I'm Walking to Fight Bladder Cancer

Survivor / Thriver

My journey with bladder cancer started back in early 2014. I had discomfort in my back. My acupuncturist suggested that it was not muscular and I should see my doctor and request tests. After urine, blood and ultra-sound there was nothing peculiar showing up. Upon returning to my acupuncturist and visiting my Muscle Activation Technique therapist, the acupuncturist suggested I return to my doctor and suggest more tests. At that time my GP scheduled me for at CT scan. Sure enough...the CT scan showed something in the bladder. I was booked in with my urologist - Ron Kodama at Sunnybrook Hospital - and he then booked me for a cystoscopy (up the urethra with a camera to take a look inside the bladder). During the cystoscopy Dr. Kodama noticed two peculiar sites. As it turned out they were two high grade tumours, non-muscle invasive bladder cancer. I was in for a TURBT in March of 2014 and then followed up with 18 BCG treatments for up to nearly two years. Gladly, I can say that I got my bladder cancer early, I kept my bladder,  and I have been "all clear" ever since. I now return for an annual cystoscopy to ensure that everything remains in check. Surviving and thriving.

Why I Walk

Bladder Cancer Canada and their team and available resources supported me along my journey. Jack Moon, a co-founder of Bladder Cancer Canada was the first contact that I had in Canada. When I had run my first walk in Kenora, Ontario - David Guttman, another co-founder of Bladder Cancer, and I met and he invited me to audit a board meeting. After the board meeting I became a board member, following that as National Walk Lead and these past three years Volunteer Chair of the Board at Bladder Cancer Canada.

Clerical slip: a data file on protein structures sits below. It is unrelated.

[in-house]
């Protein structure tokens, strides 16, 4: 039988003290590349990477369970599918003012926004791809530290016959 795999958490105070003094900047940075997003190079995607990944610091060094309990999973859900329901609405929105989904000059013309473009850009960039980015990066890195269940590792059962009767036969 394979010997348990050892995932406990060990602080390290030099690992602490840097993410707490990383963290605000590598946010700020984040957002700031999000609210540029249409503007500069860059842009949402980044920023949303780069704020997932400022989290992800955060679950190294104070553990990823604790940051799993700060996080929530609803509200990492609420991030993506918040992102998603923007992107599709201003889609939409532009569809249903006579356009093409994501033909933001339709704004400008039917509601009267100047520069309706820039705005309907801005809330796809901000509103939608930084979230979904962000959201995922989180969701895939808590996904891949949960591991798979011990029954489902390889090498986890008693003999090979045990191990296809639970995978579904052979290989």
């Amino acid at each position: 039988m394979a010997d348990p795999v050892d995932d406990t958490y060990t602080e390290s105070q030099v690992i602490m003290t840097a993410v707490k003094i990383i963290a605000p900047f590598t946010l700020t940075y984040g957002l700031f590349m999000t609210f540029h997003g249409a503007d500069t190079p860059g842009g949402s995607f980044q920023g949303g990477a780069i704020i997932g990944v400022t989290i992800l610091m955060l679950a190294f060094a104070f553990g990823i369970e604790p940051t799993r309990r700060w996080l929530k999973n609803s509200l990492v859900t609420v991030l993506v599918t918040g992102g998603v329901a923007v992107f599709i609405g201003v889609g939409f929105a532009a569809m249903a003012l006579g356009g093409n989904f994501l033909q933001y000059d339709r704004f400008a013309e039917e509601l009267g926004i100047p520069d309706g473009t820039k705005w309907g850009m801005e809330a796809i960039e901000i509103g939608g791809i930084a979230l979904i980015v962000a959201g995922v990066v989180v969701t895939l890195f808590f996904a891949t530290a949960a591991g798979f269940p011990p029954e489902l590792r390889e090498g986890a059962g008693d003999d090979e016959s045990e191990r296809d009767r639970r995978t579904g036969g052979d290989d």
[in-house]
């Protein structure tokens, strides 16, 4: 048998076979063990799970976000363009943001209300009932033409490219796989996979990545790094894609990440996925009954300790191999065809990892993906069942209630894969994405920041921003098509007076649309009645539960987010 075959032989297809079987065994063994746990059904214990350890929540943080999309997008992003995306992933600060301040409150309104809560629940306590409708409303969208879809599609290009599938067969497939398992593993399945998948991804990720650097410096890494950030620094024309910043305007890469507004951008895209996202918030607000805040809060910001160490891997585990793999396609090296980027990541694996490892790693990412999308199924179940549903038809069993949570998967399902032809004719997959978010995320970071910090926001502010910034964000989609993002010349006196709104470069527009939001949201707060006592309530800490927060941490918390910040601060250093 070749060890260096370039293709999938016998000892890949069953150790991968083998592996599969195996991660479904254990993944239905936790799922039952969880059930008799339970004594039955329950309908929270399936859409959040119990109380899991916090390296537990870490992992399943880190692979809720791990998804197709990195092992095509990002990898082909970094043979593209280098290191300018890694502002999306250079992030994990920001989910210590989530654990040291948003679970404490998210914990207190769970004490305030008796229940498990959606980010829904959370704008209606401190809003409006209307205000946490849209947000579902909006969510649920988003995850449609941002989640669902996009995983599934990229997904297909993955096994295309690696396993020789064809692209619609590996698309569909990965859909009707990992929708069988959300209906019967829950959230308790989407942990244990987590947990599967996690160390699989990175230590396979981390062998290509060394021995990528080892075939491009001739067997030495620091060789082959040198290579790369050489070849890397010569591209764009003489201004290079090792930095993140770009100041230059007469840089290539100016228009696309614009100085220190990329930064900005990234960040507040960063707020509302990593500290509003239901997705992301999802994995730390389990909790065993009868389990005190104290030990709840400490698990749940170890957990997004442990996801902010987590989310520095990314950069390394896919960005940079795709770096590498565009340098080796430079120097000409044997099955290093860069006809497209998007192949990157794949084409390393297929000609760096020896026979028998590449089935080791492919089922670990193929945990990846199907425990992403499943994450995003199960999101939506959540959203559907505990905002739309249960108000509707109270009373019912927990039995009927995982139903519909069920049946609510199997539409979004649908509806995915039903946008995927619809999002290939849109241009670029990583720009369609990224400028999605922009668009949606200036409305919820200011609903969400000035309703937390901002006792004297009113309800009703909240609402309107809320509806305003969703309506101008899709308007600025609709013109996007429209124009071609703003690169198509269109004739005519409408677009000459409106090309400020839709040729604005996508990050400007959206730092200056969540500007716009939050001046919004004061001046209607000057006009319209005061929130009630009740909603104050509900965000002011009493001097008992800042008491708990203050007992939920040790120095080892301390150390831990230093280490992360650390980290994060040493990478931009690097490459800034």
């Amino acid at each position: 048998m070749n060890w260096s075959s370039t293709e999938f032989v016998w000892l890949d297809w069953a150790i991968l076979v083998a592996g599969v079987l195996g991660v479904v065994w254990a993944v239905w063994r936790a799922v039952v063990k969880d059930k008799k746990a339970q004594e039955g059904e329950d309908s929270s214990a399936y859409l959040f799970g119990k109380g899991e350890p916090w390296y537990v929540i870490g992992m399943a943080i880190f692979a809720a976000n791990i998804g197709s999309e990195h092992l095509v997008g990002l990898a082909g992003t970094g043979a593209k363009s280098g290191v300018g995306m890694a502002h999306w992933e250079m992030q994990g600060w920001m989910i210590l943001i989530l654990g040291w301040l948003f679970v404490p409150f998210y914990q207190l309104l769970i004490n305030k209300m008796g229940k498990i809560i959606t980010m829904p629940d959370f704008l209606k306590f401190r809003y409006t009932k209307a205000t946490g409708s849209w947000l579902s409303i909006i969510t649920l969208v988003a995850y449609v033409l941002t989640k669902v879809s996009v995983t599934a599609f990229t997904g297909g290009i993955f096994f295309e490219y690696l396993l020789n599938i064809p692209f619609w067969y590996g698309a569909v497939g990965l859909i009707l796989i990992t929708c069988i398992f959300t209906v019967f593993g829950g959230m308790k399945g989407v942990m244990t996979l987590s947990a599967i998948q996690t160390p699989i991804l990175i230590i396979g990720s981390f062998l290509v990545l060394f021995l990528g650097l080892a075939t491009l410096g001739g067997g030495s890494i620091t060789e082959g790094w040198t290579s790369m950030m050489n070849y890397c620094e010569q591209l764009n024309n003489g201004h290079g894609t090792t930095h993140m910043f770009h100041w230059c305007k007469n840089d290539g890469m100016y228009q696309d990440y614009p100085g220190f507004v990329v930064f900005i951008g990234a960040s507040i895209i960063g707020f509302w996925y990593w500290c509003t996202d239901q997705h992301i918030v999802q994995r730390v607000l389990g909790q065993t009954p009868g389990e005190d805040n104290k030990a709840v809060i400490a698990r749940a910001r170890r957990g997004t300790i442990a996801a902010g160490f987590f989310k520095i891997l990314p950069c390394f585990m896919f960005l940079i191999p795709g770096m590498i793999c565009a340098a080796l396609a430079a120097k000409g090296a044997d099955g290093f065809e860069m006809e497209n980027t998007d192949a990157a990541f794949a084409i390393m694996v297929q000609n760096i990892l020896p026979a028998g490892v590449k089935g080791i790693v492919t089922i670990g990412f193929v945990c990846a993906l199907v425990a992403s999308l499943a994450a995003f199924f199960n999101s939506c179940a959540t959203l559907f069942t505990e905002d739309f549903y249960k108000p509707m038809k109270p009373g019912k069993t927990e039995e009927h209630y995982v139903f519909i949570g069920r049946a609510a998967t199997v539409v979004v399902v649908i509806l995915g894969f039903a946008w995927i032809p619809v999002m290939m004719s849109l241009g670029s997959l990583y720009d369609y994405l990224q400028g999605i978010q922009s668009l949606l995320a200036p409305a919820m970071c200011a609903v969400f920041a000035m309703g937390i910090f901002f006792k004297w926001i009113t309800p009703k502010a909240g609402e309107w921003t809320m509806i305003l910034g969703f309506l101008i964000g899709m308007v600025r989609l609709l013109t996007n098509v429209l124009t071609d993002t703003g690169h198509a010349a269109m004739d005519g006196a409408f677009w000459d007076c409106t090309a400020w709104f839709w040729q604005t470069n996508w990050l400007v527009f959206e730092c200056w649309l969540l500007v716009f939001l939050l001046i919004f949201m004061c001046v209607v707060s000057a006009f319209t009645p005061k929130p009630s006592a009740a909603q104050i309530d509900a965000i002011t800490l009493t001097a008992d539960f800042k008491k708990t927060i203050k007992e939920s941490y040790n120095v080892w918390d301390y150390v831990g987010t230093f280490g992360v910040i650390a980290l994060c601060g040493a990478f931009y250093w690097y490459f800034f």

We Save Lives

Through our devoted volunteers and staff, Bladder Cancer Canada delivers support to our patient community - raises awareness about the disease and our support programs and funds important research through our Medical Advisory and Research Board and the Bladder Cancer Canada Research Network.

YOUR SUPPORT of MY WALK ensures that we can fulfill on our mandate, year after year.

Please Support My Walk this year

I hope that you will consider supporting my walk this year. I respect and appreciate that times are difficult in the face of COVID-19. If you are making your plans for charitable donations in 2021 - I hope that you might include a donation to Bladder Cancer Canada's Awareness Walk. My personal walk / team page is at FERG DEVINS FAMILY AND FRIENDS .

It would be awesome if you could support my walk - it would be even more awesome if you actually registered to be part of the team. We are hoping that Canadians coast to coast to coast will join our walk this year - register and help raise awareness about bladder cancer with our family friends and neighbours.

Thank You !

Sincere thanks for sticking with me along this journey. Your support is truly inspiring, valued and impactful.


Bladder Cancer Awareness - Catch it Early

This month of May, like every month of May we at Bladder Cancer Canada work hard to raise awareness about this disease.